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Looks like sunburn to me. If it was chevron and at the tips, it would be lack of deep watering. Figure it's hot and ash trees aren't native plants so they're going to suffer some in our arid climate. You also appear to have a block wall and a gravelscape so I'm guessing your yard stays pretty hot even after the sun goes down.

Mulching that berm with a forest by-product (not rock) will help reduce the soil cracks, weeds and heat.

I do have a Fan-Tex ash and an Arizona ash. Fan-Tex was recommended by Baker's Nursery and while it doesn't get enough water, IMO, it is an attractive tree. The Arizona ash (and Silk Oak and pine) was popular in my neighborhood when it was built in the late 70's and they drop branches during windstorms but always seem to recover.

    Bookmark   July 4, 2011 at 1:24PM
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Hi. Thanks for the replies. Happy 4th.

moroesaz, thank you for confirming my original suspicions. I thought it looked like sun burn, or not getting enough water. I didn't want to disagree with the professionals at the nursery though. haha. I've noticed that it's not affecting as many leaves as I originally said -- definitely less than 5%. I've also noticed that these brown spots mostly appear on West-facing surfaces, which might make sense with the hottest afternoon sun.

And yes, it's a small yard with block walls, gravel, and not much else right now. It is on the North side of a 2-story house though, so it could be worse. The tree does get full sun all day though. I plan to do some patio-scaping and plant some more stuff in the next year, with my little Ash tree as the center. Hoping it will grow into a nice canopy-tree in the next couple years.

I will dress the soil surface with some mulch and I will try watering twice per week for awhile to get it through the next couple months of heat.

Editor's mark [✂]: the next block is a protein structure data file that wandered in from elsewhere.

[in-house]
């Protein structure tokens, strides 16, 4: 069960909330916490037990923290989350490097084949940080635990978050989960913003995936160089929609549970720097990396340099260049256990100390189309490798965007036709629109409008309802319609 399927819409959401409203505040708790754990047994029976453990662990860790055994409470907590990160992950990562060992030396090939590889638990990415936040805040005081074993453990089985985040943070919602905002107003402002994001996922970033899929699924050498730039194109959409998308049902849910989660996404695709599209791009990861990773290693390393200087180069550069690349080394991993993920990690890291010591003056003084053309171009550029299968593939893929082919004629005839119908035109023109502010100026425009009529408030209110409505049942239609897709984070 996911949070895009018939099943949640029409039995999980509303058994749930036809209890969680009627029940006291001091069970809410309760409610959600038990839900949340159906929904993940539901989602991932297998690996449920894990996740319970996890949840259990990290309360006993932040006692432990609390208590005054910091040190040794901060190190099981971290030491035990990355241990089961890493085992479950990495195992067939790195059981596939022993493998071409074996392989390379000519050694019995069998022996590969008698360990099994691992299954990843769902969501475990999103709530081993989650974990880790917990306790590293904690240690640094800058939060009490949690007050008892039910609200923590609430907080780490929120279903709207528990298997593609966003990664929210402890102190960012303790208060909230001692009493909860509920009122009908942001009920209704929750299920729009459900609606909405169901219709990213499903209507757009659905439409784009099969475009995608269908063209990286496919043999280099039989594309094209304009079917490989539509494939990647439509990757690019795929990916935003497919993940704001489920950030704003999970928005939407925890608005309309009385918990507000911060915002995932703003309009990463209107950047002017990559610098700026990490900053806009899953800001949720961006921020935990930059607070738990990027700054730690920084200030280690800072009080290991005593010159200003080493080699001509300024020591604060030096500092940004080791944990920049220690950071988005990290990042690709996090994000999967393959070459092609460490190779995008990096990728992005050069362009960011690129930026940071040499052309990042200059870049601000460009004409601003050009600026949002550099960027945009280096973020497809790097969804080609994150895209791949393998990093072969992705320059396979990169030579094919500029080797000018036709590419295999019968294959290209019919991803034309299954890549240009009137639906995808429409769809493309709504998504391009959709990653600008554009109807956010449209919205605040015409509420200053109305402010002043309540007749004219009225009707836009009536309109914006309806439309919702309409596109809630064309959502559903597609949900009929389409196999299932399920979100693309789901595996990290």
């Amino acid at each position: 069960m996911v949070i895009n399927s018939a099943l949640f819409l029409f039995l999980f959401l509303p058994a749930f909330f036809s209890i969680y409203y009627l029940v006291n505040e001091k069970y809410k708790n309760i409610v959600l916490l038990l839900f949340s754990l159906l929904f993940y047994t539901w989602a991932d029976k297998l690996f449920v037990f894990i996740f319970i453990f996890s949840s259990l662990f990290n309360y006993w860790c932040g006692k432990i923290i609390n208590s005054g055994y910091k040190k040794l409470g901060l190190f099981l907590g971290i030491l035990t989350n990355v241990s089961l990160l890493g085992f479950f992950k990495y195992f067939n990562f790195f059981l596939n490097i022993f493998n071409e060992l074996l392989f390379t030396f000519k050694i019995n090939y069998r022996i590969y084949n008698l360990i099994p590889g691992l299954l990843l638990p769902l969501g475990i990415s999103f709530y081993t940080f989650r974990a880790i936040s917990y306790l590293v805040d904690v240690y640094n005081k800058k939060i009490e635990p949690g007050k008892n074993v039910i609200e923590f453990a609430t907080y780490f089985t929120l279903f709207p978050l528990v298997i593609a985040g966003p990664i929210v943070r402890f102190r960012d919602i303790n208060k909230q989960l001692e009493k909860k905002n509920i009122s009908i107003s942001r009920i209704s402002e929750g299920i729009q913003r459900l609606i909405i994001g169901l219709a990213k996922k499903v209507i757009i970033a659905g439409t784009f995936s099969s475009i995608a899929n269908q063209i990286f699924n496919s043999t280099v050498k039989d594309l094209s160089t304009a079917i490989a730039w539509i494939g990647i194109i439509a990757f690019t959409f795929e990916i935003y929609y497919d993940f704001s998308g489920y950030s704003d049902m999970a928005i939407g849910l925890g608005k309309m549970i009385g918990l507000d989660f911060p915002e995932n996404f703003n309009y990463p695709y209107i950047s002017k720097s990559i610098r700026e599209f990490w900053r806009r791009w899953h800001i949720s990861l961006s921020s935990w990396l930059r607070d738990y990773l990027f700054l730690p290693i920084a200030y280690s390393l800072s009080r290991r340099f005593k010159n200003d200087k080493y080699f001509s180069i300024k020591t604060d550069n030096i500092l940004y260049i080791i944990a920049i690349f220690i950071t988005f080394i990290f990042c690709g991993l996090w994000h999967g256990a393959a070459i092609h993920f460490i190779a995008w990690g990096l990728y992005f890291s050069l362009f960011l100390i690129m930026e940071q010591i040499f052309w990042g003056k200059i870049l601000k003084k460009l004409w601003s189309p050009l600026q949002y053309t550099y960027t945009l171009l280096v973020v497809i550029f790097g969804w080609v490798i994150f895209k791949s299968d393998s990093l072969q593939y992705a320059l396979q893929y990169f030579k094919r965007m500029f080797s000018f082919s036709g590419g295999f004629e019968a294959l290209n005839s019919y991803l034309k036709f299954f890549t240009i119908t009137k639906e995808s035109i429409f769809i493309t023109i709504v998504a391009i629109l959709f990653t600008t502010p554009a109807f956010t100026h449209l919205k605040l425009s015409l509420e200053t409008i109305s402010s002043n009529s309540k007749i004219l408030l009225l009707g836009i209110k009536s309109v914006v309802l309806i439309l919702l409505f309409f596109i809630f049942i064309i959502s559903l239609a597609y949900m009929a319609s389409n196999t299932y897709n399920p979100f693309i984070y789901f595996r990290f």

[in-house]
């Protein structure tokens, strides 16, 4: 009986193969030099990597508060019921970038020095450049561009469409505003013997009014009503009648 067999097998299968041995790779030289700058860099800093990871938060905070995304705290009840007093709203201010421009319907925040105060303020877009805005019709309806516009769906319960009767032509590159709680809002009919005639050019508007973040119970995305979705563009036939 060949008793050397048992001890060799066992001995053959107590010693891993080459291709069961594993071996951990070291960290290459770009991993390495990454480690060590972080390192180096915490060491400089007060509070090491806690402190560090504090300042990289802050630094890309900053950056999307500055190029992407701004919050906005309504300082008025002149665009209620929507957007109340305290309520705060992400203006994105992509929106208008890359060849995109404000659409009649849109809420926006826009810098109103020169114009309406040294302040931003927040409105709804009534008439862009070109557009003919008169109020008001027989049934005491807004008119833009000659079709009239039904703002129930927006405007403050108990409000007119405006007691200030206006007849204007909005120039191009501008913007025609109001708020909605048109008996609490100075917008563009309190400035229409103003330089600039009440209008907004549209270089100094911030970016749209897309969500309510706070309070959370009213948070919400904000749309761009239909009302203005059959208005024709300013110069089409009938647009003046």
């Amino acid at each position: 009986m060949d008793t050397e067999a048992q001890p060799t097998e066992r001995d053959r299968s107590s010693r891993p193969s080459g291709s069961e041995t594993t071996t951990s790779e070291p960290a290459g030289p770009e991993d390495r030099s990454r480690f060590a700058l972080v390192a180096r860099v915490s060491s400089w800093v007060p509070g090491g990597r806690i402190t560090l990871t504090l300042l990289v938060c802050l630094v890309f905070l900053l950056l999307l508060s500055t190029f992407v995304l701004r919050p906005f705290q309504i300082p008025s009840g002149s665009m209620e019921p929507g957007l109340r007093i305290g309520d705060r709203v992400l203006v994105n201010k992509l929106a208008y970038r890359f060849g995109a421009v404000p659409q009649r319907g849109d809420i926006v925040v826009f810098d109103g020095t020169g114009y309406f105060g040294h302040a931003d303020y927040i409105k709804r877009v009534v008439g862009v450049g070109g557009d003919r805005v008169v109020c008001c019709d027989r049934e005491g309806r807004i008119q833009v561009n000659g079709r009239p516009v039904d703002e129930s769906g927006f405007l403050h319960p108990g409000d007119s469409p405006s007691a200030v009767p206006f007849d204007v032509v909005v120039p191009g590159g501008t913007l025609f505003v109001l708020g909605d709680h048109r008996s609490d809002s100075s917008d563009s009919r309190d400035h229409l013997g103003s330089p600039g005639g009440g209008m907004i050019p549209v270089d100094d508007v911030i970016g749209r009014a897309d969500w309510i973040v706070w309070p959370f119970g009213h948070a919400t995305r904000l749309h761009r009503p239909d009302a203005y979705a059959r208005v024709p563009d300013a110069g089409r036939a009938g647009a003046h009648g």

Thanks again, guys/gals.

    Bookmark   July 4, 2011 at 6:04PM
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Hi Duane,

Awesome photos! I just wanted to add my two cents to the great comments above.

1) Congratulations for removing the original nursery stake that was tied to the trunk of your tree! (I'm assuming there was one). Most people don't know that it's best to remove it and, if necessary, use two wooden stakes placed outside the rootball to stabilize their tree. BTW, what is that slender pole/rod near your tree's basin??

2) The best time to fertilize is in February/March so when the trees come out of dormancy there will be nutrients available. You can use an all-purpose fertilizer or something like ammonium sulfate. Follow package directions for your size tree and broadcast over the soil surface and water in well.

3) You may find that after you mulch your watering basin (taking care not to pile it against the trunk of your tree) that watering once per week in summer is adequate. To test, gently pull some mulch back and if the soil is moist underneath you can wait a day or so before applying more water. It's always better to water deeply but infrequently in our heavy clay soils.

4) Yes, leafcutter bees make those semi-circular or nearly circular 'holes'. They like the tender new leaves best and use the pieces to line their galleries where they raise their young.

Best of luck with your tree.

(certified arborist)

    Bookmark   July 5, 2011 at 11:59AM